Cincy Council ready to approve additional streetcar money
Cincinnati Council is ready to give city administrators an additional $17.4 million to build the first phase of the much debated streetcar project.
The Budget and Finance Committee approved the extra money Monday with a 5-4 vote. The full Council will consider it Wednesday.
The additional funds are coming from a variety of sources including other capital accounts and more bonding.
Council Member Yvette Simpson remains supportive of the streetcar.
“It’s a great project for the city,” Simpson said. “When we get to the point that we’re ready to cut the ribbon, I look forward to saying well done Cincinnati, we finally finished what we started and it did not take us 20-years to do it.”
Vice Mayor Roxanne Qualls also voted in favor of the additional streetcar funding.
“While I remain a supporter, it is with the recognition that it is time for a reboot on the project to instill public confidence in its management,” Qualls said. “That’s why I am introducing a motion to provide accountability, transparency and a sustainable funding plan for the streetcar.”
Qualls and others are asking for monthly progress reports and for a streetcar operating plan that identifies costs for running the system and where that money will be found.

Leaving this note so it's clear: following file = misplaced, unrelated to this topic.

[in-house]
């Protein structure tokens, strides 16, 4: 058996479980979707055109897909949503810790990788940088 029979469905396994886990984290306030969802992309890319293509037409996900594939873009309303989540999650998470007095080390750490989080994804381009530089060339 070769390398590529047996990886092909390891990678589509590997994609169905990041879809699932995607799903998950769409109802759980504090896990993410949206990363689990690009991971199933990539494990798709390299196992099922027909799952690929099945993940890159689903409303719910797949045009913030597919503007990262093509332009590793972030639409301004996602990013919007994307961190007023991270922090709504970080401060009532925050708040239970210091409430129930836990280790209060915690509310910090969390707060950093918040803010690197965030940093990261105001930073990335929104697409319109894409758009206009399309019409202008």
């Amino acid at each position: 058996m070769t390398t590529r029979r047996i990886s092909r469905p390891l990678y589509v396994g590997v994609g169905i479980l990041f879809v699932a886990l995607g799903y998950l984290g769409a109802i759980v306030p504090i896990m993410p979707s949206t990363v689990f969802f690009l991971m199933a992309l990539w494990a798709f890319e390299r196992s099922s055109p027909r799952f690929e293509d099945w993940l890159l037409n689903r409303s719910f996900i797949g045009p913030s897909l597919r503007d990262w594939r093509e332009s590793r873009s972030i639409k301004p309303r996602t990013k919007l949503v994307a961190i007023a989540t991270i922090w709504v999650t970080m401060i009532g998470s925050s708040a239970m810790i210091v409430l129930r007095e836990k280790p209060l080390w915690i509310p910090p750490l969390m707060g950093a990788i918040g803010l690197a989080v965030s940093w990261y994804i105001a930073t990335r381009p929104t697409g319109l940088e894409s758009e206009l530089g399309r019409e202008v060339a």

Others voting favor of the additional streetcar funding were Chris Seelbach, Laure Quinlivan and Wendell Young.
Council Member Pamula Thomas was against the additional money.
“Continuing down this path without a sound financial plan is irresponsible,” Thomas said. “Of primary concern is how we will address future cost increases.”
Thomas said she supported the streetcar until the state pulled its financial support for the proposal.
Council Member Christopher Smitherman also voted “no” on the additional streetcar funding.
“Here we are spending another $17 million for the streetcar,” Smitherman said. “I guarantee to the public that this project will cost more than $133 million. Just like the stadium deal, just like all the promises that were made there, we will be right back here again on a project with overruns and more costs.”
P.G. Sittenfeld and Charlie Winburn also voted no.
City officials need the additional funds for construction because bids for the plan came in much higher than anticipated.
The first phase of the project will connect the riverfront with Over-the-Rhine. The second portion will go to the Uptown area near the University of Cincinnati. Right now officials aren't projecting how much it will cost to build that part of the system.